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As part of HX: The Hotel Experience, the trade show held earlier this month in New York, I moderated a panel discussion on innovations in the laundry and how one can benefit by saving energy, reducing water and chemical consumption, and extending towel and linen life. There was a lot of laundry experience represented on the stage that day. It was an honor to have companies like Water Energy Technologies and Laundry Consulting, Pellerin Milnor Corp., Xeros, Inc., and P&G Professional Business represented. Admittedly, I have never worked in a hotel laundry or even worked in a hotel for that matter, but I have gotten a pretty good sense over the many years that I have been covering this industry that the laundry is one of the operational areas most prone to inefficiencies and dysfunctionality—and possibly even strangeness.
HX: The Hotel Experience and Boutique Design New York (BDNY) wrapped up last week at the Javits Center in New York City. HX, formerly the International Hotel, Motel & Restaurant Show (IHMRS), was a great place to be if your goal was to find new products and technologies to help green up your property. At BDNY, there were many green stories as well, although sometimes not as readily apparent if you were walking the trade show floor. Those looking for radical changes from the IHMRS events in years past did not find them but there were some additions that stood out as welcome changes. For example, there were stages dedicated to different topics where panel discussions were held and suppliers had an opportunity to talk about their products. At HX: ONSTAGE-HOTEL I led three discussions.
You are most likely reading this while I am attending HX: The Hotel Experience in New York City. The event, what was once the International Hotel, Motel + Restaurant Show (IHMRS), is taking place from Nov. 8-10 and is adjacent to Boutique Design New York (BDNY) which is being held Nov. 8-9. Both events are at the Javits Center. I am writing this column in advance of the show and am very excited to see how different HX will be from IHMRS. The owners of the event have invested a lot in revitalizing the show. I will be moderating three green sessions on the following topics: “The Numbers Behind the Trends—Gauging Traveler/Hotelier Reaction to the Greening of Lodging,” “C-Level Strategy—What’s Driving Lodging’s Leading Companies to Invest in Sustainability,” and “You Want Me to Do What?...in the Laundry?”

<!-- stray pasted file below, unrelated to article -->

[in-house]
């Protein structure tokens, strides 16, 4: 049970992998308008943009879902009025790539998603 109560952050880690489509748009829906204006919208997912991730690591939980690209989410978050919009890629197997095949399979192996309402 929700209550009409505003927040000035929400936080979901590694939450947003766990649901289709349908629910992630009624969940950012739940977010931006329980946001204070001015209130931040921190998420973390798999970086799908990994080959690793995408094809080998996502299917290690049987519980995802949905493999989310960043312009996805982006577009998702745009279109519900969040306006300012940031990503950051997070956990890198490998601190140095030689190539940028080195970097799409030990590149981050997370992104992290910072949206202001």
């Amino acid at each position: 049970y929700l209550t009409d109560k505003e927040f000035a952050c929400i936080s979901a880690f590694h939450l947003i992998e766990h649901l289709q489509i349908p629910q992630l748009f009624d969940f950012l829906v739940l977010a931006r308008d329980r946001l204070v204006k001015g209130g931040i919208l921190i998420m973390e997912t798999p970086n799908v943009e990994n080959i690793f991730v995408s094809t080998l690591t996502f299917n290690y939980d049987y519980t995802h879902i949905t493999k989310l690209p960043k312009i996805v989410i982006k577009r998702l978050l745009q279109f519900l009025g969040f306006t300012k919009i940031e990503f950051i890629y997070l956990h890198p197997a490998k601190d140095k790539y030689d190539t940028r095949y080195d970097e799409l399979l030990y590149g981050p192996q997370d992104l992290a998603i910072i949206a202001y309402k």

One of the most impressive reports to come along in recent years is the Green Venue Report. Just released for the second time, it is available for free (sign up here to download it). The 59-page report highlights the results of a 158-question survey. Topic areas range from energy, waste and staff involvement to food and beverage, water and air quality. Conducted in the spring and based on 2014 information, this year’s data set includes 30 convention centers from six countries and four continents. Compared to year one of the report, the number of participants nearly doubled. Twenty-one of the 205 convention centers in the United States are represented (10 percent). Well designed graphically with callouts of fascinating findings, the report is rich with best practices and is mostly a snapshot of the best of the best.
This past week was a busy news week. First, Marriott International released its 2015 Sustainability Report. Found here, it includes 12 different sections ranging from Business Ethics and Human Rights to Environmental Performance. Of note, Marriott has reduced its energy intensity (kWh of per square meter of conditioned space) by 9.4 percent since 2007, its water intensity (cubic meter per occupied room) by 22.9 percent, and its greenhouse gas emissions intensity (kilograms per square meter) by 10 percent. If you would like to compare Marriott’s performance from year to year, the company now has six years of sustainability reports on its website. I will be chatting with Mari Snyder, V.P., Corporate Social Responsibility at Marriott this coming week to learn more about the company’s efforts.